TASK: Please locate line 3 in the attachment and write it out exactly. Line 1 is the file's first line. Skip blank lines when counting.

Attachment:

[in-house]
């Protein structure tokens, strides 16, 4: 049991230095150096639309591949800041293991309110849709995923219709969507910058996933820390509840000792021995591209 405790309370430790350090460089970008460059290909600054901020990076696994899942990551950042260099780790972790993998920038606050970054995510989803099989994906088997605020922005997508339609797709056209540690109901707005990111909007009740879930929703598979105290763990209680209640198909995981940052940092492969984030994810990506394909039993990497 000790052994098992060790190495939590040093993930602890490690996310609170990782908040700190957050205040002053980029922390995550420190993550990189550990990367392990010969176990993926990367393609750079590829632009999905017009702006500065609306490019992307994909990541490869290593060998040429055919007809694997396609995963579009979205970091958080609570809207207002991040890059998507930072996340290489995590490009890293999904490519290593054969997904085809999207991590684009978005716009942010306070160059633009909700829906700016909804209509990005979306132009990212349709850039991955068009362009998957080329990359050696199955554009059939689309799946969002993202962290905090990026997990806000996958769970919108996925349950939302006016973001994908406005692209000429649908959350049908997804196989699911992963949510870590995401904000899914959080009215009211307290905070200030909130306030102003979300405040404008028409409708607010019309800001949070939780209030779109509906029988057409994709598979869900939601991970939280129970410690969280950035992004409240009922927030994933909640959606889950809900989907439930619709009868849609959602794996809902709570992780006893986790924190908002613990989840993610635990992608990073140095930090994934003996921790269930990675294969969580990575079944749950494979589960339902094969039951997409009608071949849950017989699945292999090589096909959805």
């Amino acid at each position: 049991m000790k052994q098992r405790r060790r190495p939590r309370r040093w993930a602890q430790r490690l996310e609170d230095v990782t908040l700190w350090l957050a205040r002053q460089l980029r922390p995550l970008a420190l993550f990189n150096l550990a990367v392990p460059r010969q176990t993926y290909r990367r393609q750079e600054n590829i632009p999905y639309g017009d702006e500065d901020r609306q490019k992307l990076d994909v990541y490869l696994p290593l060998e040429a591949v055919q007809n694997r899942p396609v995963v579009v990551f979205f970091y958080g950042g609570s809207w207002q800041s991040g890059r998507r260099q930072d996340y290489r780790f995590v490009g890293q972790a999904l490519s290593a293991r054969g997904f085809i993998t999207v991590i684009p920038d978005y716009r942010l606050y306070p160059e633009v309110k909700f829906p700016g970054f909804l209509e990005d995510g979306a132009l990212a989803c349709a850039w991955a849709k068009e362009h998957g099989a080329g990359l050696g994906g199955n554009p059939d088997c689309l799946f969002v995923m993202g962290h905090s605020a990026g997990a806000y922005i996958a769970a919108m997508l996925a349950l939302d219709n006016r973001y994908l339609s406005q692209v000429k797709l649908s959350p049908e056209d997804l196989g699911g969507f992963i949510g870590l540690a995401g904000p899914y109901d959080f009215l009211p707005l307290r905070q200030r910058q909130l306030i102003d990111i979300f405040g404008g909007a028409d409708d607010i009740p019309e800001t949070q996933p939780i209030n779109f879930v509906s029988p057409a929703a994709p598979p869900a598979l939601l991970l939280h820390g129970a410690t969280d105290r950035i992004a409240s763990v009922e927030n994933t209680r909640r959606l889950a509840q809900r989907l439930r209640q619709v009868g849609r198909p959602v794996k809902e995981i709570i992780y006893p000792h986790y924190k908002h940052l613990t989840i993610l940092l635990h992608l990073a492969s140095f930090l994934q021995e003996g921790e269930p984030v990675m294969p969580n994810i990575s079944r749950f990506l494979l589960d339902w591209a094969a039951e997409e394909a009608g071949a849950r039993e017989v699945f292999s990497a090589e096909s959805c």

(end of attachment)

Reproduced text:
């Amino acid at each position: 049991m000790k052994q098992r405790r060790r190495p939590r309370r040093w993930a602890q430790r490690l996310e609170d230095v990782t908040l700190w350090l957050a205040r002053q460089l980029r922390p995550l970008a420190l993550f990189n150096l550990a990367v392990p460059r010969q176990t993926y290909r990367r393609q750079e600054n590829i632009p999905y639309g017009d702006e500065d901020r609306q490019k992307l990076d994909v990541y490869l696994p290593l060998e040429a591949v055919q007809n694997r899942p396609v995963v579009v990551f979205f970091y958080g950042g609570s809207w207002q800041s991040g890059r998507r260099q930072d996340y290489r780790f995590v490009g890293q972790a999904l490519s290593a293991r054969g997904f085809i993998t999207v991590i684009p920038d978005y716009r942010l606050y306070p160059e633009v309110k909700f829906p700016g970054f909804l209509e990005d995510g979306a132009l990212a989803c349709a850039w991955a849709k068009e362009h998957g099989a080329g990359l050696g994906g199955n554009p059939d088997c689309l799946f969002v995923m993202g962290h905090s605020a990026g997990a806000y922005i996958a769970a919108m997508l996925a349950l939302d219709n006016r973001y994908l339609s406005q692209v000429k797709l649908s959350p049908e056209d997804l196989g699911g969507f992963i949510g870590l540690a995401g904000p899914y109901d959080f009215l009211p707005l307290r905070q200030r910058q909130l306030i102003d990111i979300f405040g404008g909007a028409d409708d607010i009740p019309e800001t949070q996933p939780i209030n779109f879930v509906s029988p057409a929703a994709p598979p869900a598979l939601l991970l939280h820390g129970a410690t969280d105290r950035i992004a409240s763990v009922e927030n994933t209680r909640r959606l889950a509840q809900r989907l439930r209640q619709v009868g849609r198909p959602v794996k809902e995981i709570i992780y006893p000792h986790y924190k908002h940052l613990t989840i993610l940092l635990h992608l990073a492969s140095f930090l994934q021995e003996g921790e269930p984030v990675m294969p969580n994810i990575s079944r749950f990506l494979l589960d339902w591209a094969a039951e997409e394909a009608g071949a849950r039993e017989v699945f292999s990497a090589e096909s959805c």